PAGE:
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Native becomes new extension agent

December 03, 1996


Staff Writer

Monday was Jeff Semler's first day on the job as Washington County's Cooperative Extension Service agent. But he's by no means new to the office, the occupation, or its responsibilities.

"This is where I wanted to end up. It took eight years, but it finally happened," Semler said, sitting among stacks of unpacked boxes in his tiny new office.

Semler replaced retired agent Norris Diefenderfer, who had held the job for 23 years before retiring on Dec. 31, 1995.

A native of Washington County, Semler has come full circle back to his home and the extension office where he once interned as a student at West Virginia University. He went on to get his master's degree in animal science from University of Connecticut and was hired as an extension agent in Berkeley County, W.Va. In 1988, Semler worked his way back into Maryland by taking a job as agent in Baltimore County and most recently in Harford County.


Now back on home turf, Semler has new ideas for his post that has been redesigned to put the word `extension' back into practice. Formerly a position solely in charge of the county's 4-H programs, the new job description allows about a third of the time for "adult audience," which includes setting up educational programs and reaching out to the public.

"We really have to look at how we develop the county, especially long term," Semler said. "The extension service needs to get involved in public policy."

Though he originally wanted to milk cows for a living, having worked on his aunt and uncle's farm growing up, Semler decided later he could have more impact as an extension service agent and still work closely with the dairy industry. Now he has the chance to become a voice in the county's future planning in terms of land use, natural resources and soil conservation.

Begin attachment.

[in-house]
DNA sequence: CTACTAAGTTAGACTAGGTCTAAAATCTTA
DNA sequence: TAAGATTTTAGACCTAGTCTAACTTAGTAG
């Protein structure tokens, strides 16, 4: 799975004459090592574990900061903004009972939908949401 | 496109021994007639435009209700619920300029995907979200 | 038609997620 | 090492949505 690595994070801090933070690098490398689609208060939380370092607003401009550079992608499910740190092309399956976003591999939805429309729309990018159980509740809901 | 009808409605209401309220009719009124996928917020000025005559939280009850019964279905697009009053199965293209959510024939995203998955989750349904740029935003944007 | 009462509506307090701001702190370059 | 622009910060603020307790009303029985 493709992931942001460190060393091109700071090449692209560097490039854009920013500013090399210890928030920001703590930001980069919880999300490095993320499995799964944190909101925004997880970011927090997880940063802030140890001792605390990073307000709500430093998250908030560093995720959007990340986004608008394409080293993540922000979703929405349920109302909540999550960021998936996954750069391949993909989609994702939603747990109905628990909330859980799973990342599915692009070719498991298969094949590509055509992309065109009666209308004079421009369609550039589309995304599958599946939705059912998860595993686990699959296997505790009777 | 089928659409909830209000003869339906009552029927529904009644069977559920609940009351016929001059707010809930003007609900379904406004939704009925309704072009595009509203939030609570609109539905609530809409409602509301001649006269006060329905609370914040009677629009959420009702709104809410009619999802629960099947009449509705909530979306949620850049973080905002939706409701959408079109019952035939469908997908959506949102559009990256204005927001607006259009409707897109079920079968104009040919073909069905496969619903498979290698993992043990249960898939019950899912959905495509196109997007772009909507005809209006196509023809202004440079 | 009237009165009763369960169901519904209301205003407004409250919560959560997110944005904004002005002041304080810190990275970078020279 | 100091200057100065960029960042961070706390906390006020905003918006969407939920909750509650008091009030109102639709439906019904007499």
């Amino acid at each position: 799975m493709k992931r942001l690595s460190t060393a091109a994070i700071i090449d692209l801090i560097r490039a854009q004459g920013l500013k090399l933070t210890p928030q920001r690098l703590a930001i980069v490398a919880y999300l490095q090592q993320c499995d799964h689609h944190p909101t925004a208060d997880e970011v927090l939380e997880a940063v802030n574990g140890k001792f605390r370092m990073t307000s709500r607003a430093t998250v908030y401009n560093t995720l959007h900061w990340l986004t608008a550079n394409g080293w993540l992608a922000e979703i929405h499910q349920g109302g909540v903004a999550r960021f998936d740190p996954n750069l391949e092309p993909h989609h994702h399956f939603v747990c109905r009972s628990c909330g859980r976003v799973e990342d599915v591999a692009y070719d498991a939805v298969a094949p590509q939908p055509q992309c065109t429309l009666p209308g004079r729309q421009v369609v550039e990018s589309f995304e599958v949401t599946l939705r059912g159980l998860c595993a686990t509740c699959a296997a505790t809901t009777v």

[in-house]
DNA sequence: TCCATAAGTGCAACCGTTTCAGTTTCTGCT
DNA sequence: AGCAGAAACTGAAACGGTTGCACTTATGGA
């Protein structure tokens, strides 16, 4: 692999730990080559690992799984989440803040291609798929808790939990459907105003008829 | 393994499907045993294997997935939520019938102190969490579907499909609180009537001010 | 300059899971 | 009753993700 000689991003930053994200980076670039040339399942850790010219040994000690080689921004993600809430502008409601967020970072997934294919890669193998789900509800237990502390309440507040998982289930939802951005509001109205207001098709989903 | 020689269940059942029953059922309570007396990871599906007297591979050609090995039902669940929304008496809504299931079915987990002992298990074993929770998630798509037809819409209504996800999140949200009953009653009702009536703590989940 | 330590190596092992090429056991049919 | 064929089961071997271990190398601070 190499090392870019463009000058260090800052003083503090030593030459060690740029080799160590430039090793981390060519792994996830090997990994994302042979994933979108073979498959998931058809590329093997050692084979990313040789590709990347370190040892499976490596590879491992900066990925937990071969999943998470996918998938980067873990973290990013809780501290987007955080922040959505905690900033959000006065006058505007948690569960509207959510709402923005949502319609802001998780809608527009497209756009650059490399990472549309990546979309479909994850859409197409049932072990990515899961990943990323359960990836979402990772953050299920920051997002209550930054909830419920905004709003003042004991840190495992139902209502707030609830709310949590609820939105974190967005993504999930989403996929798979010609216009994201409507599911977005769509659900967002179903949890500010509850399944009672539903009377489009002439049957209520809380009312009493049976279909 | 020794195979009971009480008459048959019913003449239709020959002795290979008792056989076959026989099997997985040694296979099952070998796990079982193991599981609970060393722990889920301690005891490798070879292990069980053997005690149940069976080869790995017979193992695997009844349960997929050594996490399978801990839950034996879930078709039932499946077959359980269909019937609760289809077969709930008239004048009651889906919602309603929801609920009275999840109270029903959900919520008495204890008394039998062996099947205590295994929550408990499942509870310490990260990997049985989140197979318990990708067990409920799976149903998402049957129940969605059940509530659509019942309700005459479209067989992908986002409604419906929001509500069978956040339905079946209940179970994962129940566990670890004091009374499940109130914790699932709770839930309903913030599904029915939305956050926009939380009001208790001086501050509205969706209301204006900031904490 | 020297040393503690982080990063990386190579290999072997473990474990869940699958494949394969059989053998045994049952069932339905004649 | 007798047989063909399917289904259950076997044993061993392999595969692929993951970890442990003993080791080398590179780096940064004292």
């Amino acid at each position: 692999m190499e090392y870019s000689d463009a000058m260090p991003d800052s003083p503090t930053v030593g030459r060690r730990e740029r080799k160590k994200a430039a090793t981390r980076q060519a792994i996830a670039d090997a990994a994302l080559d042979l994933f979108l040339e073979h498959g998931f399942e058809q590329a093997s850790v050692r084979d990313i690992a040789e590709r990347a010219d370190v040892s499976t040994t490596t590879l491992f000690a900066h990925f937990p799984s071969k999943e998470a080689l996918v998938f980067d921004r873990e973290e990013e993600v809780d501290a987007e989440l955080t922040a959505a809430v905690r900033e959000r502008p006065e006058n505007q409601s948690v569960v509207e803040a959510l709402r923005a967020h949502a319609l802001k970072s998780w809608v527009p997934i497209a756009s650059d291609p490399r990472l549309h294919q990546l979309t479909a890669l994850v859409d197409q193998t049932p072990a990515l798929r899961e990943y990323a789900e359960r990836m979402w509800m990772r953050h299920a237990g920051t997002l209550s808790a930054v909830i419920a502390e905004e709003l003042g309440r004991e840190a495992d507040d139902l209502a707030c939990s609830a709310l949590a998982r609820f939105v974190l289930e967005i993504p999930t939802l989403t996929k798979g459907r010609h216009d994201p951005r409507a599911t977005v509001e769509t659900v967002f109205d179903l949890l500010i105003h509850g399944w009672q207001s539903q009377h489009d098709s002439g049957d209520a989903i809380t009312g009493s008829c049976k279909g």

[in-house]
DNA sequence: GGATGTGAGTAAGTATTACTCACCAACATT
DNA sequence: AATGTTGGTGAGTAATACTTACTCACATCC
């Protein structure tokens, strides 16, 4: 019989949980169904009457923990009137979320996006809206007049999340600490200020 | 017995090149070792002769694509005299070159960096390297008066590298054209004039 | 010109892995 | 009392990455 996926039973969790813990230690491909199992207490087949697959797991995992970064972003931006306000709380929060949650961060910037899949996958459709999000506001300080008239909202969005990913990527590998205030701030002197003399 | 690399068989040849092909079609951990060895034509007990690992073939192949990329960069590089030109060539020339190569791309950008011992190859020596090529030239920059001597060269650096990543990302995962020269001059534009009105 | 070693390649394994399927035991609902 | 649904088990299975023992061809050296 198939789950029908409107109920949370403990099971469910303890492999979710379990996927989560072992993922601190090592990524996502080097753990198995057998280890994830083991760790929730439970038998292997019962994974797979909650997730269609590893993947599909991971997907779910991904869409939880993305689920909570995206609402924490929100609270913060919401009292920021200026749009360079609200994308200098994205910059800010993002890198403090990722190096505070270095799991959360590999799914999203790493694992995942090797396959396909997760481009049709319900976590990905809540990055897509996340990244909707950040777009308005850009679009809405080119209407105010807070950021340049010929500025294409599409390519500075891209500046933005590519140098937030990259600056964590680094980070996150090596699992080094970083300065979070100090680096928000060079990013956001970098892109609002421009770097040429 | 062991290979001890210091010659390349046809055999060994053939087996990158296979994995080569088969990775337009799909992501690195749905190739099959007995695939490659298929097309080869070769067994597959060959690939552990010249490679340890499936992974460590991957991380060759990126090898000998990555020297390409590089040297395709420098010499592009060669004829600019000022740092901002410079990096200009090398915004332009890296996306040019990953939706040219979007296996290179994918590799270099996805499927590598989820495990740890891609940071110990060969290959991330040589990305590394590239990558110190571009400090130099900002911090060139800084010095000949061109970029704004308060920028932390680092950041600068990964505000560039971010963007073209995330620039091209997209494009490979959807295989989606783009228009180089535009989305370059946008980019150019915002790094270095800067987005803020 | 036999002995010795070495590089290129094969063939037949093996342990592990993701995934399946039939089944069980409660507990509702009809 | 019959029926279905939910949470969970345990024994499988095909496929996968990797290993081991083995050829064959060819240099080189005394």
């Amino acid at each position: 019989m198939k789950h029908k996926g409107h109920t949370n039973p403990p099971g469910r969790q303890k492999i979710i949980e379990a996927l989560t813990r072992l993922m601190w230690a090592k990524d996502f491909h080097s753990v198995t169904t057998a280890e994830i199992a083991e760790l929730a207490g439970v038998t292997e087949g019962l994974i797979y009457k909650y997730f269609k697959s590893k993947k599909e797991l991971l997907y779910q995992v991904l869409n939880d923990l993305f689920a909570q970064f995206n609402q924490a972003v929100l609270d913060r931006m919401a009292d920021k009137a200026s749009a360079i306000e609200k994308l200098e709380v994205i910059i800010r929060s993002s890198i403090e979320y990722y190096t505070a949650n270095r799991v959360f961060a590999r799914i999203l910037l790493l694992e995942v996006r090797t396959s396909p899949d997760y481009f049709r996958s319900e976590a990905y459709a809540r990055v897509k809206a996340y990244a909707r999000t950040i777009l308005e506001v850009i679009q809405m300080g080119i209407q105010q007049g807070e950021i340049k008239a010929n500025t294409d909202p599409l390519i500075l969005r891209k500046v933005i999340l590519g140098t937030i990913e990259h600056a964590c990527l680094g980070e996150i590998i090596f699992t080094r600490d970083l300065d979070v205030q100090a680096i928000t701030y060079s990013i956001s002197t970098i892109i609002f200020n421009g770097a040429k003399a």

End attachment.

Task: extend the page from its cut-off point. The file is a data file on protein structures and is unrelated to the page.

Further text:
"Land use is an issue near and dear to my heart because I'm a native," Semler said. "What do we do when the green space is gone? Black top doesn't absorb any rain. These kinds of things need to be taken into consideration."

Semler is familiar with both sides of the controversy surrounding encroaching development on the county's farms, and he believes most of the problems can be worked out by simple communication. The new agent plans to help the process along by becoming a liaison between the farmers and the newcomers moving in.

"There's got to be a happy medium somewhere - a common ground," said Semler. "The big challenge for the farming community is to reach out to the suburbanites. Like it or not they're going to be the policy makers. On the other side, nobody thinks about where their food comes from. We need to educate everyone as much as we can."

Semler said he encourages agriculture education programs in the schools and wants to help implement specialty workshops, like water quality work, in the classroom.

The rest of Semler's time will be spent working with 4-H youth, which is no foreign assignment. Semler has been involved in the county's 4-H program most of his life. As assistant dairy cattle judging coach, he helped take last year's team to national championships at the World Dairy Expo in Wisconsin and to the Royal Highland Show in Scotland last June. He is also the dairy show superintendent for the Maryland State Fair.

Semler lives with his wife of 14 years, Kerri, and has two daughters, Jessica, 11 and Kayla, 8.

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